It would be difficult to estimate the extent of the losses inflicted on all the inhabitants of New Zealand, by this delay in issuing valid grants of the lands required for settlement. Some idea of the magnitude of the injury thus sustained may be formed, from the following statement contained in a Despatch from the late Governor, Captain Fitzroy, dated 30th August, 1845:--
"Scarcely any titles to land were then confirmed, many had not even been investigated; therefore very little return of value could be obtained from land; and settlers were living on the remains of their almost exhausted capital. A few Commission Agents, of mercantile establishments elsewhere, kept up a limited trade, but too much on credit. Government payments were four months in arrear, and had been very irregular, --they could not be otherwise under such a complicated state of affairs as the peculiar, the unprecedented circumstances of New Zealand brought on every interest, on every person connected with the country.
"But the greatest detriment to the progress of the settlers sent out by the New Zealand Company, was the absolute impossibility of obtaining sufficient land for their location, without taking forcible possession of that
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which the Native owners asserted had not been purchased from themselves. This caused the energies of the finest body of colonists that ever left Great Britain, to be frittered away in idle pastimes within the limits of scattered wooden Towns, and the beaches near those Towns to be so strewed with broken bottles, that it was dangerous to walk there.
"Active, intelligent, and educated young men were destitute of profitable occupation, totally disappointed--perhaps ruined--and with the world's diameter separating them from their families.
"Under these circumstances the greatest allowances should be made for the state of feeling which prompted such constant demands, that the settlers should be put in possession of their lands (as they considered them to be,) by the Local Government, even by force."
Lord Grey trusts that the preceding observations will satisfy the Committee, that no want of a proper regard for the true interests of the Natives of New Zealand is implied by those general views, with regard to the appropriation of land in that Colony, which he has stated in his Despatches to the Governor upon this subject; but I am further to call your attention to the fact, that while Lord Grey has laid down the rules of that policy which, for the reasons I have stated, he is convinced it would have been most conducive to the welfare of the Natives, as well as of the European inhabitants, to have adopted from the outset; he has not lost sight of the danger which, in the actual circumstances of New-Zealand, would arise from any rash and violent change in the system which has hitherto been followed. The Governor has been directed in Lord Grey's former Despatches on this subject, to proceed with all circumspection in applying the fundamental rules which are now laid down for his guidance, to the state of things which has been allowed to grow up under a mistaken system: and Lord Grey is happy to be able to inform the Committee, that it is obvious from recent correspondence, that Governor Grey has fully entered into the importance of this injunction, and is using all necessary discretion and forbearance in the performance of his task.
I have the honour to be, Sir,
Your most obedient
(Signed) HERMAN MERIVALE.
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To the Right Honourable Earl Grey.
Bishopsgate-Street-Within, April 27th, 1848,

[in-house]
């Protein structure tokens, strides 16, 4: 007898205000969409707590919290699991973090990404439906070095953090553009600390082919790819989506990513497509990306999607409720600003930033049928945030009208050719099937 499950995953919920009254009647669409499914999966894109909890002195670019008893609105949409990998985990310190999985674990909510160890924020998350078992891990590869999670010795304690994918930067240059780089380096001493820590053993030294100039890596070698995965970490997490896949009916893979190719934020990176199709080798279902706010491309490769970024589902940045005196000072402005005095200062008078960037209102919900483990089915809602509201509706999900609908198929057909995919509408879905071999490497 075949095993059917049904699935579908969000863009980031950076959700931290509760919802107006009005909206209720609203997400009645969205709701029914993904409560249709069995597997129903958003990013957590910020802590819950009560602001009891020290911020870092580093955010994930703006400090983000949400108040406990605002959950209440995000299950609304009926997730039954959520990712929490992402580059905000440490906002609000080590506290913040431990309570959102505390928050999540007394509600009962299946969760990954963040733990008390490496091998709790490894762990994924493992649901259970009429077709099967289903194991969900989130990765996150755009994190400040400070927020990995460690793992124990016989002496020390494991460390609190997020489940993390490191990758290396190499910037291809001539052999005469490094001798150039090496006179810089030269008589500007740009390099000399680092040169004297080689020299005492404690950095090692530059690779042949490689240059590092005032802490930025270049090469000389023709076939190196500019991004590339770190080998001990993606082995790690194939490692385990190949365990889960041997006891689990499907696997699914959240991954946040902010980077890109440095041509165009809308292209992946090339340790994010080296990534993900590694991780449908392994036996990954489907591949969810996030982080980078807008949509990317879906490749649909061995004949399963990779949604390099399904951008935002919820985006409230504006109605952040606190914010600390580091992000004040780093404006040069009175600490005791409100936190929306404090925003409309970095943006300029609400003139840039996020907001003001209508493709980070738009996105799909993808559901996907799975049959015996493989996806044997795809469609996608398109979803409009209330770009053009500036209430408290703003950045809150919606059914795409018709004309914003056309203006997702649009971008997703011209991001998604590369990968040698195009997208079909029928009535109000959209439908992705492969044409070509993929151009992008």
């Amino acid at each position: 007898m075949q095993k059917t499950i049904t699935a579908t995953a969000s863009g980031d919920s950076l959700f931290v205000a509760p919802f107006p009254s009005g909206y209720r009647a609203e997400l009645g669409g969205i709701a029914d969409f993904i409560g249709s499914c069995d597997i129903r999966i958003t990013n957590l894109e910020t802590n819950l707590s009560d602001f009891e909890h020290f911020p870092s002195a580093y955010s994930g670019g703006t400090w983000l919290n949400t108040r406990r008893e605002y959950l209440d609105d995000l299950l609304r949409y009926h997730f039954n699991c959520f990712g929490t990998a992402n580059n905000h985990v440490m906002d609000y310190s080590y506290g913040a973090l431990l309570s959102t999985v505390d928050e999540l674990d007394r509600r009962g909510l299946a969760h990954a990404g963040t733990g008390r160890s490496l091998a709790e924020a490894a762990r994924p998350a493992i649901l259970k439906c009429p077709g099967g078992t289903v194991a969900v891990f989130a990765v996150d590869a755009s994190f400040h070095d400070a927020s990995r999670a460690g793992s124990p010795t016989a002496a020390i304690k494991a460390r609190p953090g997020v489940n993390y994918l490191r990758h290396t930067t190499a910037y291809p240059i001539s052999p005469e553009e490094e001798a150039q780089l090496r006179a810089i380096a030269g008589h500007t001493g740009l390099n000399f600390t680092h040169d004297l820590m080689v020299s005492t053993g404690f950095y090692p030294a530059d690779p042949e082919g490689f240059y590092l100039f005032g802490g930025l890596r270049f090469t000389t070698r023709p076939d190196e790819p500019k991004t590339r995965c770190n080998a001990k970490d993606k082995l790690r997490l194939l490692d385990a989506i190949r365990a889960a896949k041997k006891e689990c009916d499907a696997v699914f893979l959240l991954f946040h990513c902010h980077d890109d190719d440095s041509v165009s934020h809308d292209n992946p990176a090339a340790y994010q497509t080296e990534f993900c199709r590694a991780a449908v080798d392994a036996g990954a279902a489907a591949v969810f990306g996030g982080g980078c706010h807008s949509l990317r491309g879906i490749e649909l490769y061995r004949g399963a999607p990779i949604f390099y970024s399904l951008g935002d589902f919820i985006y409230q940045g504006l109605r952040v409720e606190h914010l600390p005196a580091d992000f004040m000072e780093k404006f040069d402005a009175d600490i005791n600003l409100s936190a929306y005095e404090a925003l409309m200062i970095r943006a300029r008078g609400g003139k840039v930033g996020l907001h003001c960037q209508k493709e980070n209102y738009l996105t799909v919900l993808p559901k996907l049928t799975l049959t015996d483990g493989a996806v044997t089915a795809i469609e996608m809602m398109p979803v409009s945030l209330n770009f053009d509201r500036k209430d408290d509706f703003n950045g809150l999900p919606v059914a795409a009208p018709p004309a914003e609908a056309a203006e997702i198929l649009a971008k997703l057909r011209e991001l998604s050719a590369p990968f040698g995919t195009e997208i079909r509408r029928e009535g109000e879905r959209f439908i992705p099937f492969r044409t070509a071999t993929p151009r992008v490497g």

MY LORD, --I have the honour to acknowledge, on the behalf of the Wesleyan Missionary Committee, the reply to their Memorial of the 23rd February last, with which your Lordship has favoured them, through Mr. Under-Secretary Merivale, under date of 13th April, 1848, on the subject of the apprehension which has been awakened in New Zealand as to the intentions of Her Majesty's Government in reference to the Treaty of Waitangi.
The Committee feel indebted to your Lordship for the comprehensive statement of the views of Her Majesty's Government on the New Zealand land-question which is contained in the reply, and they deem it due to your Lordship briefly to state that, regarding themselves as pledged to the Treaty of Waitangi as a whole, they had not, when preparing their Memorial, any objections to offer to the arguments adduced by your Lordship, in their bearing upon that branch of the Land-Question which relates to the method by which the colonist shall obtain the land necessary for his purpose; and they therefore confined themselves exclusively to the other branch of the question, namely--the mode by which the Crown shall extinguish the title by which the Natives hold their lands. Their understanding of the Treaty of Waitangi was, that, while it provided that the Crown should have the exclusive right of procuring from the Natives such spare lands as might be needed for the use of the colonists, (and consequently that the colonists should purchase land, not from the Natives, but from the Crown,)--the Native claims upon the soil of New Zealand were, at the same time, so fully admitted, as to secure the original proprietors from being deprived of any of their lands, without their own free consent, and suitable remuneration for the same being made to them on behalf of the Crown. And it was simply because it was feared that your Lordship's explanatory Despatch to the Governor, of the 30th November, was not sufficient entirely to allay the apprehension of the enforcement of a more limited interpretation of the Treaty, -- that the Committee presumed upon your Lordship's indulgence to submit their views at length, and respectfully to request that your Lordship would, in another Despatch to His Excellency the Governor of New Zealand, entirely dissipate any remaining feeling of alarm upon the important subject.
Your Lordship's answer to this application calls for the warmest acknowledgments on the part of the Committee. The assurance that Her Majesty's Government concur in their interpretation of the Treaty of Waitangi relating to the claims of the Natives, and that such additional
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Instructions shall be sent to His Excellency the Governor, and through him to the Local Authorities, as will be sufficient to prevent all further misapprehension upon the subject,--satisfactorily meets the wishes which the Committee had ventured to convey in their Memorial; and it therefore only remains for the Committee to express their deep sense of the kind attention which your Lordship has devoted to the subject, and to enjoin anew upon the Society's Missionaries increased and persevering endeavours to promote the best interests of both races of Her Majesty's subjects in New Zealand, and thus continue to justify that favourable opinion of their character and services which your Lordship has been pleased to express.
I have the honour to remain,
Your Lordship's most obedient
And humble Servant,
(Signed) JOHN BEECHAM.